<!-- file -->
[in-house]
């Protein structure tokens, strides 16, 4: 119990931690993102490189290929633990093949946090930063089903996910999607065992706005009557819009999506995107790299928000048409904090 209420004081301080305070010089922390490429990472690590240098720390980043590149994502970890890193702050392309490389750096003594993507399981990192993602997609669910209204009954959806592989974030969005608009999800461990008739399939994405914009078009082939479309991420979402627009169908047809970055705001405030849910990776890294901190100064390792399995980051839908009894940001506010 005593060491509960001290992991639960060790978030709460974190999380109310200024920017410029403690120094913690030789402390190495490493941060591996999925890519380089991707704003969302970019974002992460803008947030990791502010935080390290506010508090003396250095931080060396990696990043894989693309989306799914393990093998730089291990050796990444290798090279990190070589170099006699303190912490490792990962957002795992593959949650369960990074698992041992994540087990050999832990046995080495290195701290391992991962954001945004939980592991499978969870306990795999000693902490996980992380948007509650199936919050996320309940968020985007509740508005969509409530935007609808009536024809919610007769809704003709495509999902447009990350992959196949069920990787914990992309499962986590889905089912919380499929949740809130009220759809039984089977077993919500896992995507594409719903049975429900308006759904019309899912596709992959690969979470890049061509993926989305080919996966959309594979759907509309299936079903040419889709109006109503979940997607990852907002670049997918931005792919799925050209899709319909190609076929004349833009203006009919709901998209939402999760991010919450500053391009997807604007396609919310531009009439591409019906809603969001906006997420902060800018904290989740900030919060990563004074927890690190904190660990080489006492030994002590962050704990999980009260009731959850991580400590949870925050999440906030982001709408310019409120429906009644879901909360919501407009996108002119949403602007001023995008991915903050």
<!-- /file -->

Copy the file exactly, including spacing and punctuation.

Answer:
[in-house]
């Protein structure tokens, strides 16, 4: 119990931690993102490189290929633990093949946090930063089903996910999607065992706005009557819009999506995107790299928000048409904090 209420004081301080305070010089922390490429990472690590240098720390980043590149994502970890890193702050392309490389750096003594993507399981990192993602997609669910209204009954959806592989974030969005608009999800461990008739399939994405914009078009082939479309991420979402627009169908047809970055705001405030849910990776890294901190100064390792399995980051839908009894940001506010 005593060491509960001290992991639960060790978030709460974190999380109310200024920017410029403690120094913690030789402390190495490493941060591996999925890519380089991707704003969302970019974002992460803008947030990791502010935080390290506010508090003396250095931080060396990696990043894989693309989306799914393990093998730089291990050796990444290798090279990190070589170099006699303190912490490792990962957002795992593959949650369960990074698992041992994540087990050999832990046995080495290195701290391992991962954001945004939980592991499978969870306990795999000693902490996980992380948007509650199936919050996320309940968020985007509740508005969509409530935007609808009536024809919610007769809704003709495509999902447009990350992959196949069920990787914990992309499962986590889905089912919380499929949740809130009220759809039984089977077993919500896992995507594409719903049975429900308006759904019309899912596709992959690969979470890049061509993926989305080919996966959309594979759907509309299936079903040419889709109006109503979940997607990852907002670049997918931005792919799925050209899709319909190609076929004349833009203006009919709901998209939402999760991010919450500053391009997807604007396609919310531009009439591409019906809603969001906006997420902060800018904290989740900030919060990563004074927890690190904190660990080489006492030994002590962050704990999980009260009731959850991580400590949870925050999440906030982001709408310019409120429906009644879901909360919501407009996108002119949403602007001023995008991915903050």